MARINE VALVE INDUSTRY IS WIDE IN SCOPE AND VALVE NEED

By Greg Johnson

Most valve industry professionals who don’t live near the water, have little idea of the breadth of the marine valve industry. In the U.S., this industry is vibrant and interesting and equals many other valve industry segments in scope. It is stocked with virtually every type of valve, manufactured out of a host of common and not-so-common materials. An unpowered barge may contain a few valves for regulating ballast, while a modern supertanker will contain hundreds of valves of all sizes and types.


HISTORY OF MARINE VALVES

The birth of the steamship during the industrial revolution kicked off the marine valve industry. The steam and fire-belching engines that turned paddlewheels and propellers throughout the 1800s were all controlled by globe valves made of iron and brass. During the latter half of the 19th century, these early steam valve designs were adapted to other marine uses as the industry grew rapidly.

The development of the U.S. Navy “ironclads” (armored battleships) at the turn-of-the century set the pace for naval valve production that would reach a towering peak during World War II. Beginning in the mid-1950s, the Naval valve industry would further refine and define itself by providing the unique valves required for Admiral Hyman Rickover’s fledgling nuclear Navy.

The continuing use of steam to power merchant ships of all sizes helped maintain a huge market for lower pressure steam service valves until the move to diesel power was complete in the 1970s. The birth of the oil tanker in the early 20th century would also create opportunities for valve suppliers, and these opportunities are still viable in this age of the giant super-tanker.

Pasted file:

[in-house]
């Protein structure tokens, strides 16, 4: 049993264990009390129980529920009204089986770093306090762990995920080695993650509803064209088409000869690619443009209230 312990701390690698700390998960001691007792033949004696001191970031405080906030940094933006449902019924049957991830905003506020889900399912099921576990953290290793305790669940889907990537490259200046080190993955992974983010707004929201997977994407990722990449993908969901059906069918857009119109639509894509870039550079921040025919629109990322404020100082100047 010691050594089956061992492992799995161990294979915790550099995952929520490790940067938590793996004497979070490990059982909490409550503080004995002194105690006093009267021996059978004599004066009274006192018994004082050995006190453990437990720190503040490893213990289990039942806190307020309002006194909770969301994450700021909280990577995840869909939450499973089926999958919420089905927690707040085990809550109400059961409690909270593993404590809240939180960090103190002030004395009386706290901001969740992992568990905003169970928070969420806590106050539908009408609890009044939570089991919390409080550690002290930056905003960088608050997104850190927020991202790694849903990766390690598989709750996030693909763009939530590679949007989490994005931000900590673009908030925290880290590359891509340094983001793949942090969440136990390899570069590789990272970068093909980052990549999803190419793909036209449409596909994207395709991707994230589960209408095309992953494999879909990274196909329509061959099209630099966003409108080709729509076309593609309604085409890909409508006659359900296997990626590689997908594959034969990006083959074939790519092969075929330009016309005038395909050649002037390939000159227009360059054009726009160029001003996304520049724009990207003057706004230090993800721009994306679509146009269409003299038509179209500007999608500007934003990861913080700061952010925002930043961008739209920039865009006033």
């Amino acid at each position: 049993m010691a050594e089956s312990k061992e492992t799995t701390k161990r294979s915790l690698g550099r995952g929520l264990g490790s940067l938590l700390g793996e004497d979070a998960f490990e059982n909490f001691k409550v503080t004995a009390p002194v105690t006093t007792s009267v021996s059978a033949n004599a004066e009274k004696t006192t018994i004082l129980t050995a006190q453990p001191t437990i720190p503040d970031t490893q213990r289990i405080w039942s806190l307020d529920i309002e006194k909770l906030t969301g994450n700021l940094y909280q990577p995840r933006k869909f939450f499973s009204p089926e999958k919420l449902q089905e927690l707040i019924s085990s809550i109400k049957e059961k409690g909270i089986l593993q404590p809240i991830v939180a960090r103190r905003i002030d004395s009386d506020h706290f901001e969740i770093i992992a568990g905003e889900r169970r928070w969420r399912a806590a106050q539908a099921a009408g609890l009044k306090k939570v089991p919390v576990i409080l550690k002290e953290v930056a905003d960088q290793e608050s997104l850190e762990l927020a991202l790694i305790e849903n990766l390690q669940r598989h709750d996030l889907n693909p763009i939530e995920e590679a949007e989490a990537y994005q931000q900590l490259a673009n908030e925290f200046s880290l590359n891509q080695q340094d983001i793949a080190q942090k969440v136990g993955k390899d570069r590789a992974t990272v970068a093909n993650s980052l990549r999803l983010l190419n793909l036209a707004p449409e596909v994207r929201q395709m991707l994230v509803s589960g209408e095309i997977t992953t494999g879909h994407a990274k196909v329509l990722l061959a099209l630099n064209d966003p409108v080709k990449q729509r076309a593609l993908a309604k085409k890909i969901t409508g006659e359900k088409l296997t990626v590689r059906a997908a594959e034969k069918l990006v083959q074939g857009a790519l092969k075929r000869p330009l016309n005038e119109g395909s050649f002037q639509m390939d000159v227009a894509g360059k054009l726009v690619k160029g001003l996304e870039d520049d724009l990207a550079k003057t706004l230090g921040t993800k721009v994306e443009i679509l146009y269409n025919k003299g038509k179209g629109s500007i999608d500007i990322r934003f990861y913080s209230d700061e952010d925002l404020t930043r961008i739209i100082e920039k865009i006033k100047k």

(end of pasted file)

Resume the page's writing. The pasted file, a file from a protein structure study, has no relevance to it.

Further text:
THE MANY DUTIES OF MARINE VALVES

Marine valves perform a number of different duties both above and below decks. For example, all vessels need some form of energy to power their engines, and valves regulate the loading and storage of this commodity. There may only be one fuel valve on a diesel tugboat, but large cargo ships may have a complicated system of pumps and manifolds with multiple valves directing the fuel to various tanks on the ship. Oftentimes, these tanks are located at strategic points on a large ship to aid in the ballasting of the vessel.

Water ballast and bilge systems are extremely important as well. These systems may use piping and valves that are hand-held size or as large as NPS 30 (national pipe size for a 30-inch valve). Needless to say, valves handling seawater must be hearty and designed to withstand the rigors of a harsh seawater environment. Firefighting piping systems are also important on ships since there are no local fire departments to call in case of an emergency at sea. Firefighting system valves must work when called upon, so their valves have to be ultra-reliable.

Fifty years ago, both gray water and black water (sewage) wastewater was just piped overboard while at sea. Today, that practice is taboo, so efficient wastewater piping systems are required to handle and process this unpleasant effluent. These systems also need to be very dependable and able to withstand the harsh wastewater environment.

Ships carrying liquid cargo obviously have need for extensive piping systems. These vessels, from oil barges to LNG tankers, are loaded with valves of every description. The valves need to be carefully selected to handle the products that run through them, such as petrochemicals or cryogenic LNG. But they also must have a stout exterior to hold up against the corrosive sea water environment.


VALVE TYPES